Our house was full of books, and as soon as I was old enough, my mother took me to get a library card. I vividly remember being thrilled to have that library card and I’ve been at the library ever since.

With this early immersion in books and words, as I soon as I knew my letters, I was never not writing.


Given the above, my parents were my earliest and biggest influences. I have always been a fanatical reader and am inspired by great writers who focus on craft and language. There’s a long list of those—but here are few—Jane Austen, Virginia Woolf, Shirley Hazzard, Vikram Seth, Kiese Makeba Laymon, Paul Lisicky, Toni Morrison, Somerset Maugham, Thomas Mann, and on and on.


I consider myself primarily a novelist, even though it took a long time to publish my first novel, THREE MUSES. I am hugely excited that my second novel, DUET FOR ONE, is coming out in early 2025. I am also an active book critic, so criticism is one of my genres. I like writing essays as well and publish them regularly.


I can’t quite pinpoint that, but know that by age eight at least, I was busy writing stories. I wrote plays for my three sisters to perform. I have a clear memory (and somewhere I have a copy) of my first real short story, taken from a dream, about a tree whose blossoms looked like magenta tissue paper. That must have been around age eleven or so. During the rest of junior high, I continued to write a lot of stories. You can see that the writing bug started early!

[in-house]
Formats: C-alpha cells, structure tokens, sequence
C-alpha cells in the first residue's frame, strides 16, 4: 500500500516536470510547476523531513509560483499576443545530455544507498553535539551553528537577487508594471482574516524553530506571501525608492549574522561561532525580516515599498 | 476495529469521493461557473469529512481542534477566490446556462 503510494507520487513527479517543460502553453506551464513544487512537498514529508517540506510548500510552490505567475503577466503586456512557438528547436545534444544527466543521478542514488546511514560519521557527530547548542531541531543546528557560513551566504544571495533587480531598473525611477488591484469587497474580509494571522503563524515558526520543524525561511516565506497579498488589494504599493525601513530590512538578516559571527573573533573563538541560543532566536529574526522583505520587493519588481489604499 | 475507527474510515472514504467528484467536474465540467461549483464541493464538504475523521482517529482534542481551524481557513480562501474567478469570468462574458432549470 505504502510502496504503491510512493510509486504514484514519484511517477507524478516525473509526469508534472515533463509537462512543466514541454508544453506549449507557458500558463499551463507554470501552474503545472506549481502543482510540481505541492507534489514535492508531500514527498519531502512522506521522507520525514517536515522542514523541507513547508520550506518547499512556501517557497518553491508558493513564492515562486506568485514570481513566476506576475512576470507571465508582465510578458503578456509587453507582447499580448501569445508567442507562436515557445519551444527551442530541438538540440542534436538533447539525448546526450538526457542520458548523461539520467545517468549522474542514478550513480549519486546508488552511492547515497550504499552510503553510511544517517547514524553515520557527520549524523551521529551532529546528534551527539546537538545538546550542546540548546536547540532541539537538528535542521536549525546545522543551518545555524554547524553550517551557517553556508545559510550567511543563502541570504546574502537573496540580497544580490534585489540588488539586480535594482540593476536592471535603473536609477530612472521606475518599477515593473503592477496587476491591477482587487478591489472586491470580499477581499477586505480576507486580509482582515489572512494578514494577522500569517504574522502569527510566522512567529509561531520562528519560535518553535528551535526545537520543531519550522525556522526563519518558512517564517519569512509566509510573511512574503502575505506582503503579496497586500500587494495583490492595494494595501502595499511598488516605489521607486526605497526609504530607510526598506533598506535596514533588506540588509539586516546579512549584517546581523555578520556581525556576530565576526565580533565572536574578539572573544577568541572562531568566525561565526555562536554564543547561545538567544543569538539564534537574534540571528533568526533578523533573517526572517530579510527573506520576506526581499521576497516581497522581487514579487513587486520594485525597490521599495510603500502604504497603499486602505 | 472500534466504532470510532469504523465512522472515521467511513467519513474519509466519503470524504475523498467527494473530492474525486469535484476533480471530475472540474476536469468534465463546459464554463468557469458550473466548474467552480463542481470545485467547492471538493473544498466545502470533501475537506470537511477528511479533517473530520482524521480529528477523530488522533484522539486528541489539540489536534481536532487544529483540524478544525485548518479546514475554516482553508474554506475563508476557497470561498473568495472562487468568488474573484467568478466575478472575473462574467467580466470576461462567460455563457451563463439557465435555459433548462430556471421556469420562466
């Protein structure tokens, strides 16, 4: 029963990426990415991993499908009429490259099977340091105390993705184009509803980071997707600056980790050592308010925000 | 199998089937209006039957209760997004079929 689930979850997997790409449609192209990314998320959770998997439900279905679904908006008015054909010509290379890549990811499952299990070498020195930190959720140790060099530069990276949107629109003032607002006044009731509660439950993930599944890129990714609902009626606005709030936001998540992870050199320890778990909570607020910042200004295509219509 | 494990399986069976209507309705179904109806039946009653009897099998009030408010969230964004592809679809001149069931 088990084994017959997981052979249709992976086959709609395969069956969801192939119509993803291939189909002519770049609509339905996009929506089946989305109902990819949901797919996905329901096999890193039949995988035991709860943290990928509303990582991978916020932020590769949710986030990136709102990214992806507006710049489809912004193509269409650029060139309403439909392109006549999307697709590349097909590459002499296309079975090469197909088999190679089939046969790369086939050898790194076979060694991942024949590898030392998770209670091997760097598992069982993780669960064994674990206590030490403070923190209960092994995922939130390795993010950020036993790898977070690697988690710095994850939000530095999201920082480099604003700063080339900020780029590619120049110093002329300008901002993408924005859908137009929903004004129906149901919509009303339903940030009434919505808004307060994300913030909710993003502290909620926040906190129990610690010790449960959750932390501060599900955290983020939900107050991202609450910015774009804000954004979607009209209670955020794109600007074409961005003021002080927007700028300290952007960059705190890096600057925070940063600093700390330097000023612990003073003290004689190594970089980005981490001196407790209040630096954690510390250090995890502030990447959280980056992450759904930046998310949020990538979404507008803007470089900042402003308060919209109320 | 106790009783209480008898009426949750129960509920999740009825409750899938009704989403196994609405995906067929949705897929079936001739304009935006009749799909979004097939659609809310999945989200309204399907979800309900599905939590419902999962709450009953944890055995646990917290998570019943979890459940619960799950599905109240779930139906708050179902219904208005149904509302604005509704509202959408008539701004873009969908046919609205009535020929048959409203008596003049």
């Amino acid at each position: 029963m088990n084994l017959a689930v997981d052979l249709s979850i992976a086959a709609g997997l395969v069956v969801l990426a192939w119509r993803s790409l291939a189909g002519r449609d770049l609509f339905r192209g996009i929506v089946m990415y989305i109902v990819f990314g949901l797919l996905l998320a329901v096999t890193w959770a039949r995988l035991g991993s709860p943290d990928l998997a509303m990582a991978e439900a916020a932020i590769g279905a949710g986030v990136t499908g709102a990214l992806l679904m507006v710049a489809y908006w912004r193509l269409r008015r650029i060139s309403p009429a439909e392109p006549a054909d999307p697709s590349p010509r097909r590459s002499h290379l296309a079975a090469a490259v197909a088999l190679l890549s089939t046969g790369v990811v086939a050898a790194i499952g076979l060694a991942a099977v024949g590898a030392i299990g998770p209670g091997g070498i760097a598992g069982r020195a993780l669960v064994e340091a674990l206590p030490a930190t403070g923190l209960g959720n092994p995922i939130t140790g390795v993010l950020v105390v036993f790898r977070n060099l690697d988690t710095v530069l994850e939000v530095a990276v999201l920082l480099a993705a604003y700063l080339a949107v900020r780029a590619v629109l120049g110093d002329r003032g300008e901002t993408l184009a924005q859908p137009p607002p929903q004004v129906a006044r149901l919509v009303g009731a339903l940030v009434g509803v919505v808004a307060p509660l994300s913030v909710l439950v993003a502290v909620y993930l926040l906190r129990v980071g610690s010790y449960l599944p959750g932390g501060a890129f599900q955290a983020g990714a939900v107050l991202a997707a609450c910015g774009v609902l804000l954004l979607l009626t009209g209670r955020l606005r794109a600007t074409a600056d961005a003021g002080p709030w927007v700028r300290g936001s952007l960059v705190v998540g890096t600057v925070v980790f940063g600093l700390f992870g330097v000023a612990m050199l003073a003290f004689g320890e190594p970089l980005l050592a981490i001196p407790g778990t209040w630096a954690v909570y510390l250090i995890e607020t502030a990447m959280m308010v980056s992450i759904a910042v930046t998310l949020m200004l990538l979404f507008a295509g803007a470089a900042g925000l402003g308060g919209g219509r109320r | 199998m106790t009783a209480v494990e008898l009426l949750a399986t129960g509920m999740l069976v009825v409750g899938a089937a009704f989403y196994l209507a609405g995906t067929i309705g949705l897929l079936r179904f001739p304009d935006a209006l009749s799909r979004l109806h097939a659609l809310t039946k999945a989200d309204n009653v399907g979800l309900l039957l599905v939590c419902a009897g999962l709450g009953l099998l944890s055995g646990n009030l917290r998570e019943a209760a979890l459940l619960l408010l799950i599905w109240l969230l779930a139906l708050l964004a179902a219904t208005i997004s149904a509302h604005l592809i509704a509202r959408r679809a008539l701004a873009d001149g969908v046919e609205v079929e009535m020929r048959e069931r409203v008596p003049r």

There’s a lot that’s hard, but I think the hardest is persistence in the face of rejections. Rejections are the norm in writing and publishing. Until I understood that, I was in deep despair. Now I favor the writing advice to aim for one hundred rejections a year. That sounds about right.


If I knew the answer to this, I’d be very popular. One thing I do know, however. Try to avoid the beginning or the ending when you’re starting. Beginnings are insanely challenging and tend to hang us up for months and sometimes years at a time. Endings share the same daunting attributes.

I recommend starting in the middle, anywhere, really. Try not to think of the whole, otherwise you may feel too overwhelmed. Write what you can because we’re good at worrying about what we can’t.

My experience is that starting in the middle and working outward presents less self-censorship. You will get to the beginning and ending soon enough. In the meantime, lower your stress level and work on the middle.


I am interested in love—all kinds of love—and death, how we understand and react to death. The themes that I tend to fixate on are memory and time, and how memory affects the present. I am also passionate about music: how to get it on the page and capture the emotions that it engenders. I don’t think of my fiction as carrying a message, yet I hope there is one: We all share a common humanity, and it behooves us to put some love and tolerance and understanding into the world.


Depending on how you count, between eight and ten years.


I haven’t seen this question before! It’s a great one. I try not to neglect either personal hygiene or exercise when I’m writing. But housekeeping is another story. I go for clean dishes and clean clothes and, unfortunately, not much else, when it comes to housekeeping. My office is in a state of chaos with books and papers everywhere. Every three months or so, I bulldoze the piles, but somehow they reappear within a day or two.

Thanks, Martha, for taking time to join me on my blog!

Visit Martha’s website

Join her on Twitter and Instagram: @marthannetoll, @marthatoll